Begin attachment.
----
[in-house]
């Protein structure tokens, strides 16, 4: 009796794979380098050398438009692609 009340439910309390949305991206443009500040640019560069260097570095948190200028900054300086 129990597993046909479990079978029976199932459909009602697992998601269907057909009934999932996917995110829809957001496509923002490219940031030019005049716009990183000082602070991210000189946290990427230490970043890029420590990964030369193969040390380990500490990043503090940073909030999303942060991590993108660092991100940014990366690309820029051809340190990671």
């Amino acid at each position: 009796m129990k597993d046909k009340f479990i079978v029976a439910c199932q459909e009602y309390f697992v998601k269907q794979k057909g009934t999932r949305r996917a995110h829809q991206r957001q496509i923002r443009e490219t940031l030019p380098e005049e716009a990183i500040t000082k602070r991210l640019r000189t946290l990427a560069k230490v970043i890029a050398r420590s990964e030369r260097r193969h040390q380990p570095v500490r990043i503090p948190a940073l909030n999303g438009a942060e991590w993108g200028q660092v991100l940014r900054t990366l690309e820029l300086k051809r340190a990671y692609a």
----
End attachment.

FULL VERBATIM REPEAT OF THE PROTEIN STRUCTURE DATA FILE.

[in-house]
């Protein structure tokens, strides 16, 4: 009796794979380098050398438009692609 009340439910309390949305991206443009500040640019560069260097570095948190200028900054300086 129990597993046909479990079978029976199932459909009602697992998601269907057909009934999932996917995110829809957001496509923002490219940031030019005049716009990183000082602070991210000189946290990427230490970043890029420590990964030369193969040390380990500490990043503090940073909030999303942060991590993108660092991100940014990366690309820029051809340190990671």
């Amino acid at each position: 009796m129990k597993d046909k009340f479990i079978v029976a439910c199932q459909e009602y309390f697992v998601k269907q794979k057909g009934t999932r949305r996917a995110h829809q991206r957001q496509i923002r443009e490219t940031l030019p380098e005049e716009a990183i500040t000082k602070r991210l640019r000189t946290l990427a560069k230490v970043i890029a050398r420590s990964e030369r260097r193969h040390q380990p570095v500490r990043i503090p948190a940073l909030n999303g438009a942060e991590w993108g200028q660092v991100l940014r900054t990366l690309e820029l300086k051809r340190a990671y692609a």